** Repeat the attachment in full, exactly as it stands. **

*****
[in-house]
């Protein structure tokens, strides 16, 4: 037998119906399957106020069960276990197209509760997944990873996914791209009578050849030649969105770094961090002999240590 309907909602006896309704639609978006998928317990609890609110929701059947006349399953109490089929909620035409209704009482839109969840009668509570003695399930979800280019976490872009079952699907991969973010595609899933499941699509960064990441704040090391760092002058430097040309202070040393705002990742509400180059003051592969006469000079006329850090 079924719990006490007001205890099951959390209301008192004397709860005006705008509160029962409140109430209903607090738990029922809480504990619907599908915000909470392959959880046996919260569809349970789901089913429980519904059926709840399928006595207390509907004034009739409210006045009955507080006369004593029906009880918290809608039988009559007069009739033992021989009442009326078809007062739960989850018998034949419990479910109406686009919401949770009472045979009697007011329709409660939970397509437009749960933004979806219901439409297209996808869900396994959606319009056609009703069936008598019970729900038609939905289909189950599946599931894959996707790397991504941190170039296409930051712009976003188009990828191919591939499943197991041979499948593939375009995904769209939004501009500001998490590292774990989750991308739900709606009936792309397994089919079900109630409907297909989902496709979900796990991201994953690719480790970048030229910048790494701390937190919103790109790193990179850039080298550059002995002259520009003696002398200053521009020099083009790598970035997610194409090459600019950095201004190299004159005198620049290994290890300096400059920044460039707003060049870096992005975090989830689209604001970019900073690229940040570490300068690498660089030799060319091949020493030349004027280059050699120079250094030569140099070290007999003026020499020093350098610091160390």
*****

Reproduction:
[in-house]
């Protein structure tokens, strides 16, 4: 037998119906399957106020069960276990197209509760997944990873996914791209009578050849030649969105770094961090002999240590 309907909602006896309704639609978006998928317990609890609110929701059947006349399953109490089929909620035409209704009482839109969840009668509570003695399930979800280019976490872009079952699907991969973010595609899933499941699509960064990441704040090391760092002058430097040309202070040393705002990742509400180059003051592969006469000079006329850090 079924719990006490007001205890099951959390209301008192004397709860005006705008509160029962409140109430209903607090738990029922809480504990619907599908915000909470392959959880046996919260569809349970789901089913429980519904059926709840399928006595207390509907004034009739409210006045009955507080006369004593029906009880918290809608039988009559007069009739033992021989009442009326078809007062739960989850018998034949419990479910109406686009919401949770009472045979009697007011329709409660939970397509437009749960933004979806219901439409297209996808869900396994959606319009056609009703069936008598019970729900038609939905289909189950599946599931894959996707790397991504941190170039296409930051712009976003188009990828191919591939499943197991041979499948593939375009995904769209939004501009500001998490590292774990989750991308739900709606009936792309397994089919079900109630409907297909989902496709979900796990991201994953690719480790970048030229910048790494701390937190919103790109790193990179850039080298550059002995002259520009003696002398200053521009020099083009790598970035997610194409090459600019950095201004190299004159005198620049290994290890300096400059920044460039707003060049870096992005975090989830689209604001970019900073690229940040570490300068690498660089030799060319091949020493030349004027280059050699120079250094030569140099070290007999003026020499020093350098610091160390």